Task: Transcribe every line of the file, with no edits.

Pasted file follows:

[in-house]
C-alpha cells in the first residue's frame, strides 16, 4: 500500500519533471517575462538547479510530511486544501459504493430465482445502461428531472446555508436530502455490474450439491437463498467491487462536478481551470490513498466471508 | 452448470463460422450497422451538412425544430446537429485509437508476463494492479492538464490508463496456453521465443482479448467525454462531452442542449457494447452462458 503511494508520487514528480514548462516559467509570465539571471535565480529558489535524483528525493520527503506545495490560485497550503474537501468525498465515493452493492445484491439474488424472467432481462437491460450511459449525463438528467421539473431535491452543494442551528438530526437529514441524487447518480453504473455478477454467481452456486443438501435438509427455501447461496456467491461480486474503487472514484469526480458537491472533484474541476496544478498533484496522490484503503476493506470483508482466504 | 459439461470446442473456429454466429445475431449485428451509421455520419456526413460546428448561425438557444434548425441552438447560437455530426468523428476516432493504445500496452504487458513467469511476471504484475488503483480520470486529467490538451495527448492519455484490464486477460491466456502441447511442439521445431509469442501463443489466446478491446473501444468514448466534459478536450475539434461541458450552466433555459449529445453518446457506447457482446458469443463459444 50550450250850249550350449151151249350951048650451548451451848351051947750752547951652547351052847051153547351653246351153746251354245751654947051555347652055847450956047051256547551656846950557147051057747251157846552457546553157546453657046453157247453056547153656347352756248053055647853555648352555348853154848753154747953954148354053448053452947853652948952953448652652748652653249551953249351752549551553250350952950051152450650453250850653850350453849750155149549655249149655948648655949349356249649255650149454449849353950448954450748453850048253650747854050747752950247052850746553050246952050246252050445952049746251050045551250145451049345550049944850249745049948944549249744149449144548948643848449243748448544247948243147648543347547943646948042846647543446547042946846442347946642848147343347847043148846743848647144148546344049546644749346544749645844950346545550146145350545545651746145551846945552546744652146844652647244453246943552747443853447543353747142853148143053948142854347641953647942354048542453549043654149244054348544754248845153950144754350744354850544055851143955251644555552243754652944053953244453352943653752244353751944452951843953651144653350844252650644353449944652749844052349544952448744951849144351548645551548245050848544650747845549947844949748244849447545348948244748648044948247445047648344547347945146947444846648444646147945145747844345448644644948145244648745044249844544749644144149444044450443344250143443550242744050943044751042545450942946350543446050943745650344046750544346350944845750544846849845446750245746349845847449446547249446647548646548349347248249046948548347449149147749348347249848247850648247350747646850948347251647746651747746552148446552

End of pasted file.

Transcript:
[in-house]
C-alpha cells in the first residue's frame, strides 16, 4: 500500500519533471517575462538547479510530511486544501459504493430465482445502461428531472446555508436530502455490474450439491437463498467491487462536478481551470490513498466471508 | 452448470463460422450497422451538412425544430446537429485509437508476463494492479492538464490508463496456453521465443482479448467525454462531452442542449457494447452462458 503511494508520487514528480514548462516559467509570465539571471535565480529558489535524483528525493520527503506545495490560485497550503474537501468525498465515493452493492445484491439474488424472467432481462437491460450511459449525463438528467421539473431535491452543494442551528438530526437529514441524487447518480453504473455478477454467481452456486443438501435438509427455501447461496456467491461480486474503487472514484469526480458537491472533484474541476496544478498533484496522490484503503476493506470483508482466504 | 459439461470446442473456429454466429445475431449485428451509421455520419456526413460546428448561425438557444434548425441552438447560437455530426468523428476516432493504445500496452504487458513467469511476471504484475488503483480520470486529467490538451495527448492519455484490464486477460491466456502441447511442439521445431509469442501463443489466446478491446473501444468514448466534459478536450475539434461541458450552466433555459449529445453518446457506447457482446458469443463459444 50550450250850249550350449151151249350951048650451548451451848351051947750752547951652547351052847051153547351653246351153746251354245751654947051555347652055847450956047051256547551656846950557147051057747251157846552457546553157546453657046453157247453056547153656347352756248053055647853555648352555348853154848753154747953954148354053448053452947853652948952953448652652748652653249551953249351752549551553250350952950051152450650453250850653850350453849750155149549655249149655948648655949349356249649255650149454449849353950448954450748453850048253650747854050747752950247052850746553050246952050246252050445952049746251050045551250145451049345550049944850249745049948944549249744149449144548948643848449243748448544247948243147648543347547943646948042846647543446547042946846442347946642848147343347847043148846743848647144148546344049546644749346544749645844950346545550146145350545545651746145551846945552546744652146844652647244453246943552747443853447543353747142853148143053948142854347641953647942354048542453549043654149244054348544754248845153950144754350744354850544055851143955251644555552243754652944053953244453352943653752244353751944452951843953651144653350844252650644353449944652749844052349544952448744951849144351548645551548245050848544650747845549947844949748244849447545348948244748648044948247445047648344547347945146947444846648444646147945145747844345448644644948145244648745044249844544749644144149444044450443344250143443550242744050943044751042545450942946350543446050943745650344046750544346350944845750544846849845446750245746349845847449446547249446647548646548349347248249046948548347449149147749348347249848247850648247350747646850948347251647746651747746552148446552